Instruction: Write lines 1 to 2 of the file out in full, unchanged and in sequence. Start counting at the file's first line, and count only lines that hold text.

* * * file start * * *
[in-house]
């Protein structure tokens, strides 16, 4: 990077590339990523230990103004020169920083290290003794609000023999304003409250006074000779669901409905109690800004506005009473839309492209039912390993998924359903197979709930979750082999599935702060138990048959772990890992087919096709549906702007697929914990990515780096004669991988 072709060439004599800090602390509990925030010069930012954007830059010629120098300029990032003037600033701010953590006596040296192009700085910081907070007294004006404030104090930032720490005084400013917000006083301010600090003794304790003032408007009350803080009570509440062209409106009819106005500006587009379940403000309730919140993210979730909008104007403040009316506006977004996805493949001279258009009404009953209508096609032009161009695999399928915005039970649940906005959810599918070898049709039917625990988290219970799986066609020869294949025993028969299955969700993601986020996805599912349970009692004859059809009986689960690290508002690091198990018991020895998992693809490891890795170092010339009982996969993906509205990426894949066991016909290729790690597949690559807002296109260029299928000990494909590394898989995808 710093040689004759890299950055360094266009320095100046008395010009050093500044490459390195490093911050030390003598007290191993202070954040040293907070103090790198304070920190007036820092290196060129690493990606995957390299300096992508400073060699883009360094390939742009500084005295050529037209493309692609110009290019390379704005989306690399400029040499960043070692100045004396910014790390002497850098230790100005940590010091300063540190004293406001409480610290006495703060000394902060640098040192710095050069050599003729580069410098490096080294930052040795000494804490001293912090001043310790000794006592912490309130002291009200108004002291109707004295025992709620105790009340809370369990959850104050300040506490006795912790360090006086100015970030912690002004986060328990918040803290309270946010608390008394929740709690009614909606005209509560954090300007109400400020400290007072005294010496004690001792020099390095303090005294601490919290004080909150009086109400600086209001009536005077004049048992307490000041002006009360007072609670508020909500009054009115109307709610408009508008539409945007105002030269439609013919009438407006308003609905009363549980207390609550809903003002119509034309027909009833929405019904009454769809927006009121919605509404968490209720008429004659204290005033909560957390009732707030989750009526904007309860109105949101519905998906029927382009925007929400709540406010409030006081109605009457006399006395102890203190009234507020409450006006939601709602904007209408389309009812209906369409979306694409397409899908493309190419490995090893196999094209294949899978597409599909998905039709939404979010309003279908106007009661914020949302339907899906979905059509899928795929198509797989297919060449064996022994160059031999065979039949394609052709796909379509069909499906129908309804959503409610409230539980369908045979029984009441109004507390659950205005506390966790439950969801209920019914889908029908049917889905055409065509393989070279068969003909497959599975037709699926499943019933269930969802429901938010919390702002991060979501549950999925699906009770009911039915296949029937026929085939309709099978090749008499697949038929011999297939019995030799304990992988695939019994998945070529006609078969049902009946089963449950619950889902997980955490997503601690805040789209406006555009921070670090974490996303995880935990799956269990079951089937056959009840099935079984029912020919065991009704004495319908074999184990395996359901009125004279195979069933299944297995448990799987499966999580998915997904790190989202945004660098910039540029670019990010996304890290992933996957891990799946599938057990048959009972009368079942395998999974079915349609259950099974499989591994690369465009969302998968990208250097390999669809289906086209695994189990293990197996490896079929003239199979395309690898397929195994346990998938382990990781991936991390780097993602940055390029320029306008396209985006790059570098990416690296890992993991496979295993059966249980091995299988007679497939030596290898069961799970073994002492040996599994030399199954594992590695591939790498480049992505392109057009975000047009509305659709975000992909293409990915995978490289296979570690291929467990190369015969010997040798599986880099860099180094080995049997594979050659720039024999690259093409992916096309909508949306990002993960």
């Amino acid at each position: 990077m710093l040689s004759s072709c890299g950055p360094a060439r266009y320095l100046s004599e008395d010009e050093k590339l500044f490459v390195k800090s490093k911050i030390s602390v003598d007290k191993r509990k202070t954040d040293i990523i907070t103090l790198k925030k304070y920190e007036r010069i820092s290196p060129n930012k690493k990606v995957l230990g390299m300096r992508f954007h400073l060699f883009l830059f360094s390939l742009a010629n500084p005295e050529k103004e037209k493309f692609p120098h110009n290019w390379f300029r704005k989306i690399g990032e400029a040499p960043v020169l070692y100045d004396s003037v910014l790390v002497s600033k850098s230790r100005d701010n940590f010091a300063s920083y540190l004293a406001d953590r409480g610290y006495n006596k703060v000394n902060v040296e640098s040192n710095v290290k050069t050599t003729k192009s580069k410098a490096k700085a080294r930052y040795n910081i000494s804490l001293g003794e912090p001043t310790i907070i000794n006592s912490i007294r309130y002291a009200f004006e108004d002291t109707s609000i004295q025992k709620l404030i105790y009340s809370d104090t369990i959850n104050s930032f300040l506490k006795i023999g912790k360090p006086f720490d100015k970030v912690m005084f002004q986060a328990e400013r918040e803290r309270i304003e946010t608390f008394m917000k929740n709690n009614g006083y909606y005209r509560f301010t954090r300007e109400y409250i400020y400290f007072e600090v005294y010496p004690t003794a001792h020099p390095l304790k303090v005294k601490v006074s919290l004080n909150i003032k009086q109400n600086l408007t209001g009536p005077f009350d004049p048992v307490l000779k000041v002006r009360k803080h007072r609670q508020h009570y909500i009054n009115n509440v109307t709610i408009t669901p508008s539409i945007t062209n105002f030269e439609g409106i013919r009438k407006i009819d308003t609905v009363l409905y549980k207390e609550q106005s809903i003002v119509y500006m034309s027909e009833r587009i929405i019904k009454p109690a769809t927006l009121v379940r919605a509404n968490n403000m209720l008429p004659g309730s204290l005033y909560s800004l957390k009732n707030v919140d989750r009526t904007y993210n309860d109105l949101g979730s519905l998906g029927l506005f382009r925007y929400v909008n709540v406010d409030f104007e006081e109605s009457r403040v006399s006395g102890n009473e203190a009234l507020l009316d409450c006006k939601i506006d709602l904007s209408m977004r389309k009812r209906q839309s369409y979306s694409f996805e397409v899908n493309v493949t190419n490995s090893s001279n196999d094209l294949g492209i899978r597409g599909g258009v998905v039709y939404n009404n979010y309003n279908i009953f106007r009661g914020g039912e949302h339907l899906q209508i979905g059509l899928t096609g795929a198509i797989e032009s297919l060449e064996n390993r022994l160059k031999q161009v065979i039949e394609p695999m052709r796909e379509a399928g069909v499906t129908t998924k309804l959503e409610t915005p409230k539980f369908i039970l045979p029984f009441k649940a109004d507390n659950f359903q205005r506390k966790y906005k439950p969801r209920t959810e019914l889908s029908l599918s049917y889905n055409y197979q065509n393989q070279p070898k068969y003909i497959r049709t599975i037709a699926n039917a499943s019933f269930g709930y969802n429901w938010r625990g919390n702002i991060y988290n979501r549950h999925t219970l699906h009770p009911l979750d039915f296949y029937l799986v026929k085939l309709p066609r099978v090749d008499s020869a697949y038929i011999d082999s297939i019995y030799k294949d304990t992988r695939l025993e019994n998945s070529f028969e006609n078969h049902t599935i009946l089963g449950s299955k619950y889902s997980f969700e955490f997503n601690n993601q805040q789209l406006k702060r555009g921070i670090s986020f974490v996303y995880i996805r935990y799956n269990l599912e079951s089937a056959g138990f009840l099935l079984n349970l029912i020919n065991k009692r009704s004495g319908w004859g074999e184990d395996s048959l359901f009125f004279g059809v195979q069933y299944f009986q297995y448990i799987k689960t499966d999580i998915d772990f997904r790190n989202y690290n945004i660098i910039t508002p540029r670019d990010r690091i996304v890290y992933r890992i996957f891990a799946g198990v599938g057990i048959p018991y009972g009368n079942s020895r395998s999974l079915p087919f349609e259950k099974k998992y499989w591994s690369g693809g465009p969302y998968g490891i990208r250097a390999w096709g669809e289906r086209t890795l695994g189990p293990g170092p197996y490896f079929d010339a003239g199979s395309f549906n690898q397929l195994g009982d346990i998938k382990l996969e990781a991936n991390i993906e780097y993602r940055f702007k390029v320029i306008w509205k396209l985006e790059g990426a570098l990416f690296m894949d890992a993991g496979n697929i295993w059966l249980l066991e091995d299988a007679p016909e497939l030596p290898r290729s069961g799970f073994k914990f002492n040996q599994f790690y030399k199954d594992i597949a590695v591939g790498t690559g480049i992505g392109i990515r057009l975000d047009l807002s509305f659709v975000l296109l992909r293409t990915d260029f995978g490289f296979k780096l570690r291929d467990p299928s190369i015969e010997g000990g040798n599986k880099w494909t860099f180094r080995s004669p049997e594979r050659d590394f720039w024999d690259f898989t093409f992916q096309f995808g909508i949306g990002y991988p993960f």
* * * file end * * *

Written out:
[in-house]
């Protein structure tokens, strides 16, 4: 990077590339990523230990103004020169920083290290003794609000023999304003409250006074000779669901409905109690800004506005009473839309492209039912390993998924359903197979709930979750082999599935702060138990048959772990890992087919096709549906702007697929914990990515780096004669991988 072709060439004599800090602390509990925030010069930012954007830059010629120098300029990032003037600033701010953590006596040296192009700085910081907070007294004006404030104090930032720490005084400013917000006083301010600090003794304790003032408007009350803080009570509440062209409106009819106005500006587009379940403000309730919140993210979730909008104007403040009316506006977004996805493949001279258009009404009953209508096609032009161009695999399928915005039970649940906005959810599918070898049709039917625990988290219970799986066609020869294949025993028969299955969700993601986020996805599912349970009692004859059809009986689960690290508002690091198990018991020895998992693809490891890795170092010339009982996969993906509205990426894949066991016909290729790690597949690559807002296109260029299928000990494909590394898989995808 710093040689004759890299950055360094266009320095100046008395010009050093500044490459390195490093911050030390003598007290191993202070954040040293907070103090790198304070920190007036820092290196060129690493990606995957390299300096992508400073060699883009360094390939742009500084005295050529037209493309692609110009290019390379704005989306690399400029040499960043070692100045004396910014790390002497850098230790100005940590010091300063540190004293406001409480610290006495703060000394902060640098040192710095050069050599003729580069410098490096080294930052040795000494804490001293912090001043310790000794006592912490309130002291009200108004002291109707004295025992709620105790009340809370369990959850104050300040506490006795912790360090006086100015970030912690002004986060328990918040803290309270946010608390008394929740709690009614909606005209509560954090300007109400400020400290007072005294010496004690001792020099390095303090005294601490919290004080909150009086109400600086209001009536005077004049048992307490000041002006009360007072609670508020909500009054009115109307709610408009508008539409945007105002030269439609013919009438407006308003609905009363549980207390609550809903003002119509034309027909009833929405019904009454769809927006009121919605509404968490209720008429004659204290005033909560957390009732707030989750009526904007309860109105949101519905998906029927382009925007929400709540406010409030006081109605009457006399006395102890203190009234507020409450006006939601709602904007209408389309009812209906369409979306694409397409899908493309190419490995090893196999094209294949899978597409599909998905039709939404979010309003279908106007009661914020949302339907899906979905059509899928795929198509797989297919060449064996022994160059031999065979039949394609052709796909379509069909499906129908309804959503409610409230539980369908045979029984009441109004507390659950205005506390966790439950969801209920019914889908029908049917889905055409065509393989070279068969003909497959599975037709699926499943019933269930969802429901938010919390702002991060979501549950999925699906009770009911039915296949029937026929085939309709099978090749008499697949038929011999297939019995030799304990992988695939019994998945070529006609078969049902009946089963449950619950889902997980955490997503601690805040789209406006555009921070670090974490996303995880935990799956269990079951089937056959009840099935079984029912020919065991009704004495319908074999184990395996359901009125004279195979069933299944297995448990799987499966999580998915997904790190989202945004660098910039540029670019990010996304890290992933996957891990799946599938057990048959009972009368079942395998999974079915349609259950099974499989591994690369465009969302998968990208250097390999669809289906086209695994189990293990197996490896079929003239199979395309690898397929195994346990998938382990990781991936991390780097993602940055390029320029306008396209985006790059570098990416690296890992993991496979295993059966249980091995299988007679497939030596290898069961799970073994002492040996599994030399199954594992590695591939790498480049992505392109057009975000047009509305659709975000992909293409990915995978490289296979570690291929467990190369015969010997040798599986880099860099180094080995049997594979050659720039024999690259093409992916096309909508949306990002993960």